You are here:

Ask the Veterinarian/Coccidia recontamination

Advertisement


Question
I have a set of pups who were diagnosed w/coccidia.  I have finished giving them the pink ditrim a couple weeks ago & they have been fine up til today.  One of them is pooping straight liquid, no blood.The poop is not really foul smelling just regular poop smell but no form just brown little bit thick soup, nonetheless.  What other medicine can take the place of ditrim if it is coccidia (in your opinion)? I would give ponzurel(spelling?) if they were older to actually kill the coccidiosis but they are too young at only 7.5 weeks on my opinion & since they have been on the ditrim before, if they needed it again would it work or will there be some kind of a resistance?Will other meds not work as well either(if thats the case)? Thank you

Answer
Hi Nicole,
Albon is the treatment of choice that veterinarians recommend.
Ditrim is what they use on pigs for coccidia, not dogs. I know that it's a form of  trimethoprim-sulfadiazine (Tribrissen®) but most vets now use just the Albon.

It's not hard to dose puppies with Albon and it's very tasty so they like it.

Remember with coccidia it's really easy to for the puppies to get re-infected since they shed eggs all over the place. This means you need to really clean up the area and clean as many things as possible. Don't use straight ammonia, but a 10% mixture.

This is an overview of the symptoms and treatment:

Coccidia are small protozoans (one-celled organisms) that live in the intestinal tracts of dogs and cats. They cause disease most commonly in puppies and kittens less than six months of age, in adult animals whose immune system is suppressed, or in animals who are stressed in other ways (e.g.; change in ownership, other disease present).

In dogs and cats, most coccidia are of the genus called Isospora. Isospora canis and I. ohioensis are the species most often encountered in dogs. Regardless of which species is present, we generally refer to the disease as coccidiosis. As a puppy ages, he tends to develop a natural immunity to the effects of coccidia. As an adult, he may carry coccidia in his intestines, and shed the cyst in the feces, but experience no ill effects.

How are coccidia transmitted?

A puppy is not born with the coccidia organisms in his intestine. However, once born, the puppy is frequently exposed to his mother's feces, and if the mother is shedding the infective cysts in her feces, then the young animals will likely ingest them and coccidia will develop within the young animal's intestines. Since young puppies, usually those less than six months of age, have no immunity to coccidia, the organisms reproduce in great numbers and parasitize the young animal's intestines. Oftentimes, this has severe effects.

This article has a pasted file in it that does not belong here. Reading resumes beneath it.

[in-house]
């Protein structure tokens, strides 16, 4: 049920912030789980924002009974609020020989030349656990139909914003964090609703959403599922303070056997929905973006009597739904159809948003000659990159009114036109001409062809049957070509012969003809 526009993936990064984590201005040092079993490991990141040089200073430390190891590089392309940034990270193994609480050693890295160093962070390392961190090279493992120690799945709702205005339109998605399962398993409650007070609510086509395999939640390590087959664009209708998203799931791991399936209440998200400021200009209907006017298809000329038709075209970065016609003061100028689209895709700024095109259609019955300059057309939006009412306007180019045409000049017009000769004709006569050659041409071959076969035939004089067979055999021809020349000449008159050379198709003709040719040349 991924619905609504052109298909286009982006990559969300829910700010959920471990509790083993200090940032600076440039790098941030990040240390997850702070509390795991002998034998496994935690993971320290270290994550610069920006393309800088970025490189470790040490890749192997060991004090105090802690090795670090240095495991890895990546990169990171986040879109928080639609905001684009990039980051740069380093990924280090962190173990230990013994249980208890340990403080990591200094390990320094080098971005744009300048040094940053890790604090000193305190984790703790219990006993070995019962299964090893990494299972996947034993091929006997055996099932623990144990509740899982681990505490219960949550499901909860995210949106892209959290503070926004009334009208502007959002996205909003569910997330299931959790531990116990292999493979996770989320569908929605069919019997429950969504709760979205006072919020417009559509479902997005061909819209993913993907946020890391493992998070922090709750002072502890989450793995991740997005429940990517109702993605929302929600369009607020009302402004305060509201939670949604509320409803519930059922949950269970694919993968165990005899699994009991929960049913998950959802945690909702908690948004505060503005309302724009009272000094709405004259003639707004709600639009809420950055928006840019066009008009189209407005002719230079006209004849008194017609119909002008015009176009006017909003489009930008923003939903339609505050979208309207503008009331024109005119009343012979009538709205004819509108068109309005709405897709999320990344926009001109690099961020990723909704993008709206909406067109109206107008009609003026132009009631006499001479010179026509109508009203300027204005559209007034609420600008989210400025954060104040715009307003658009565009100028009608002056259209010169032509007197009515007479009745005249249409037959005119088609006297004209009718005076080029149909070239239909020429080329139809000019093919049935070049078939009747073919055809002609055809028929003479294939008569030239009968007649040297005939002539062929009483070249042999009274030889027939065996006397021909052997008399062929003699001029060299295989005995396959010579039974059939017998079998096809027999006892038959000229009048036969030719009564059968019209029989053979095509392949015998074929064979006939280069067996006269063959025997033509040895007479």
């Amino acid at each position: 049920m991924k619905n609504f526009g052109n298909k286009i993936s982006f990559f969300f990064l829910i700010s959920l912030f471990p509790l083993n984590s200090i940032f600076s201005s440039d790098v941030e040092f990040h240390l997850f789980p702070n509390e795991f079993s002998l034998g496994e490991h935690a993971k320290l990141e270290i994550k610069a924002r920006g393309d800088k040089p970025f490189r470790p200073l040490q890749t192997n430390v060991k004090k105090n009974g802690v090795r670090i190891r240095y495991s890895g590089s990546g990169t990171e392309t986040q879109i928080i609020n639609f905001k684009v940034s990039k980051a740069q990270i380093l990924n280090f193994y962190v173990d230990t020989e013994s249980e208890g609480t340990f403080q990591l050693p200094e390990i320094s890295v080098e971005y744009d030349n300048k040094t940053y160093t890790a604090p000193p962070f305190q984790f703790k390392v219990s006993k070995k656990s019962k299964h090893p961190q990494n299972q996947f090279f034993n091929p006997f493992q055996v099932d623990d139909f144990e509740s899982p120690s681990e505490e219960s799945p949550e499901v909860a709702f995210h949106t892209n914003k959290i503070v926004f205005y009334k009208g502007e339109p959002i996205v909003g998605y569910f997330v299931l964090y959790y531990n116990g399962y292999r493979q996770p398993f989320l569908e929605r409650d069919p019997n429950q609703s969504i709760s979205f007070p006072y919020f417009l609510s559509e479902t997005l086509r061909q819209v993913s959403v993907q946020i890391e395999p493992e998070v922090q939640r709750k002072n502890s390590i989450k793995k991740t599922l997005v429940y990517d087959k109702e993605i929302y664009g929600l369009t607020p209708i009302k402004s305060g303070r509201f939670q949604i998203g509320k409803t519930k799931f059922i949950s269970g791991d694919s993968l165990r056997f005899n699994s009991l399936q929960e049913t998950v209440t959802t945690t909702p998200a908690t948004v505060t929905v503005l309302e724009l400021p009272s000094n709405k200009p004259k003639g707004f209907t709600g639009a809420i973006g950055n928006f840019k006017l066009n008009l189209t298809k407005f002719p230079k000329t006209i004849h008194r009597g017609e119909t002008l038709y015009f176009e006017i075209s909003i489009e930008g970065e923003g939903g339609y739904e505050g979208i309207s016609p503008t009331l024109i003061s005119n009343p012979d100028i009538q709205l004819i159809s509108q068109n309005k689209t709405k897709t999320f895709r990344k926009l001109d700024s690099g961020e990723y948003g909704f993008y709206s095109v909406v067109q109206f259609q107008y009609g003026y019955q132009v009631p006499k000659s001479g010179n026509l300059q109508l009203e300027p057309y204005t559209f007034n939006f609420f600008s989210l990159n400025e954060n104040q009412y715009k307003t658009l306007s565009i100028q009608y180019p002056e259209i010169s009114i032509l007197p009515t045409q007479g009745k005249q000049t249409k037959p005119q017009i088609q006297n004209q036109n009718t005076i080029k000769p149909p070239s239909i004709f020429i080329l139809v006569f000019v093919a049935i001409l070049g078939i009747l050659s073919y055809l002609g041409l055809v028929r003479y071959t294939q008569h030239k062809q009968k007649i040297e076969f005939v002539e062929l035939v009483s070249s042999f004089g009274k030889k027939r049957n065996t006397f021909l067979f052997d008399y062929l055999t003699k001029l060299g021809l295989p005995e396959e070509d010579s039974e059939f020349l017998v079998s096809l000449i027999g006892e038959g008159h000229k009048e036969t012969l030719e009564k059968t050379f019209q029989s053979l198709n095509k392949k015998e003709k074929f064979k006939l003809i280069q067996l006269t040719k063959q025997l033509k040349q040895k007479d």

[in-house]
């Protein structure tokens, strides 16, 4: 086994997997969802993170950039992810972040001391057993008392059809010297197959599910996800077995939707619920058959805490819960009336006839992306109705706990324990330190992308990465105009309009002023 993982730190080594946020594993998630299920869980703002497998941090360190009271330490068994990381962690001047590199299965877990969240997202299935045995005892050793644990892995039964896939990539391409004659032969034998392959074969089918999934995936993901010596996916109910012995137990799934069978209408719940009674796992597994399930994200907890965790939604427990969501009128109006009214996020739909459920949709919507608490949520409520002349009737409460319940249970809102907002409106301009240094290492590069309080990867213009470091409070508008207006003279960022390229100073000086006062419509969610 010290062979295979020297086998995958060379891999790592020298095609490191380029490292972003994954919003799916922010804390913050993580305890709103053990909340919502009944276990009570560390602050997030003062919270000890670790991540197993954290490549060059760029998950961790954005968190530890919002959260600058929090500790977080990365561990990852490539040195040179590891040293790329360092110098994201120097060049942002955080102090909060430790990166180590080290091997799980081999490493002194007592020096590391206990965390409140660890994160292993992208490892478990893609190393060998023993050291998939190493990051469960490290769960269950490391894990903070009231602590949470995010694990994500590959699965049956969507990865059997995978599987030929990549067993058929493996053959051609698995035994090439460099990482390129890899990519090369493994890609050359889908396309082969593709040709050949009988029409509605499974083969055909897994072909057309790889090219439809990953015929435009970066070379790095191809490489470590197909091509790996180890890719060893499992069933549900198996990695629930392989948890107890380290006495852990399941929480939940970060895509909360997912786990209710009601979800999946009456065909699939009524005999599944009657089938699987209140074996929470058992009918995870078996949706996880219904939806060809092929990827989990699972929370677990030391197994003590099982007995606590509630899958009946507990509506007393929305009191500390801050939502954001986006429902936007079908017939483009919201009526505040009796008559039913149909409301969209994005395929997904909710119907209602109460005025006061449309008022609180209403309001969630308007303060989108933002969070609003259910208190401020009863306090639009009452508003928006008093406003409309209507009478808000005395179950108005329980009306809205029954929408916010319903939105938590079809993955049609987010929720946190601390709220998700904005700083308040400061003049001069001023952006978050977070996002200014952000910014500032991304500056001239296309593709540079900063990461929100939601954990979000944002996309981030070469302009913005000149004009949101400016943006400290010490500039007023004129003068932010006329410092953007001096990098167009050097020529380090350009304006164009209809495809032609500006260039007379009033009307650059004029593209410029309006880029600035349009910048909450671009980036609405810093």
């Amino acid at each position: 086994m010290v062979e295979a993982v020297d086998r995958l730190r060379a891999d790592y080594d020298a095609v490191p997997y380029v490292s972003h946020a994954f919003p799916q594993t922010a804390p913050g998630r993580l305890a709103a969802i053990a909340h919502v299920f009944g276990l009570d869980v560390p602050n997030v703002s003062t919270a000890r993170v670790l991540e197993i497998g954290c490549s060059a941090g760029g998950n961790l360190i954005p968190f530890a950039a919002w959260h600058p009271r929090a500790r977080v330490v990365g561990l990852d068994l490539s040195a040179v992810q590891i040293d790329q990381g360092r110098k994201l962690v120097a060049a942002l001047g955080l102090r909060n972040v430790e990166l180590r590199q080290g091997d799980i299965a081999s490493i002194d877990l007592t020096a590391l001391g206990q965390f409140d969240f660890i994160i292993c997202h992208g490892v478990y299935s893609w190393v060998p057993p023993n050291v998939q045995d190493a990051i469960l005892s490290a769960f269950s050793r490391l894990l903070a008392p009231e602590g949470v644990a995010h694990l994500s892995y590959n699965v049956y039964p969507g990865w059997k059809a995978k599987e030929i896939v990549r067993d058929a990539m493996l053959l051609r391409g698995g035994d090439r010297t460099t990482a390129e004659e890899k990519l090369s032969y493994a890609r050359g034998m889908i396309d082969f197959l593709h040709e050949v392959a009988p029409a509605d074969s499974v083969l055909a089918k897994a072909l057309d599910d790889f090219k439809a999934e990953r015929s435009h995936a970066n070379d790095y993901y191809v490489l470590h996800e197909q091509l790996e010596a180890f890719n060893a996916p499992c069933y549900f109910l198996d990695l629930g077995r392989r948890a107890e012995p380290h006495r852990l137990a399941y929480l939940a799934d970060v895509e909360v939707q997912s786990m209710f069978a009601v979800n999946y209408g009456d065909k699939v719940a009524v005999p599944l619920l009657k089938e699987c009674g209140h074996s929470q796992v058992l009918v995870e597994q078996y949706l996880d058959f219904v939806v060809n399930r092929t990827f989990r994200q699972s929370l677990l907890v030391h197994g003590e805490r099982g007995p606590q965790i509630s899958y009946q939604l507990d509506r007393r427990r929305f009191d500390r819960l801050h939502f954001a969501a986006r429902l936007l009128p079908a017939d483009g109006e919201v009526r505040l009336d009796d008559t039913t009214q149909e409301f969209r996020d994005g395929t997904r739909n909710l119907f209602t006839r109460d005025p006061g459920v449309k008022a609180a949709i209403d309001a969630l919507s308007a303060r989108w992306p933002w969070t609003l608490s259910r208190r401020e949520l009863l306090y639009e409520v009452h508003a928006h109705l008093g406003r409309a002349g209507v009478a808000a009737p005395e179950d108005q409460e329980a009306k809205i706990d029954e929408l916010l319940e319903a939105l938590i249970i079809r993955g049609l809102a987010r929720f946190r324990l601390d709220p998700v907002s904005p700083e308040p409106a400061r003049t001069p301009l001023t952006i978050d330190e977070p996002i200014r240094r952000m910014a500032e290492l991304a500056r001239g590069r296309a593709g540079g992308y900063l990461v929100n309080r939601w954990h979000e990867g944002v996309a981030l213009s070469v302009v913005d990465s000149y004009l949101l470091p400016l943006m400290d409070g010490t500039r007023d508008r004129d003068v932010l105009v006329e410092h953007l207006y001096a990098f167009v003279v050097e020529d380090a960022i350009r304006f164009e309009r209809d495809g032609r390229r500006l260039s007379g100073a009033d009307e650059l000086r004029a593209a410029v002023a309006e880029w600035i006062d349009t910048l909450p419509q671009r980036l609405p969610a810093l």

From exposure to the coccidia in feces to the onset of the illness is about 13 days. Most puppies who are ill from coccidia are, therefore, two weeks of age and older. Although most infections are the result of spread from the mother, this is not always the case. Any infected puppy or kitten is contagious to other puppies or kittens. In breeding facilities, shelters, animal hospitals, etc., it is wise to isolate those infected from those that are not.

What are the symptoms of coccidiosis?

The primary sign of an animal suffering with coccidiosis is diarrhea. The diarrhea may be mild to severe depending on the level of infection. Blood and mucous may be present, especially in advanced cases. Severely affected animals may also vomit, lose their appetite, become dehydrated, and in some instances, die from the disease.</b>

Most infected puppies encountered by the authors are in the four to twelve week age group. The possibility of coccidiosis should always be considered when a loose stool or diarrhea is encountered in this age group. A microscopic fecal exam by a veterinarian will detect the cysts confirming a diagnosis.

It should be mentioned that stress plays a role in the development of coccidiosis. It is not uncommon for a seemingly healthy puppy to arrive at his new home and develop diarrhea several days later leading to a diagnosis of coccidia. If the puppy has been at the new home for less than thirteen days, then he had coccidia before he arrived. Remember, the incubation period (from exposure to illness) is about thirteen days. If the puppy has been with his new owner several weeks, then the exposure to coccidia most likely occurred after the animal arrived at the new home.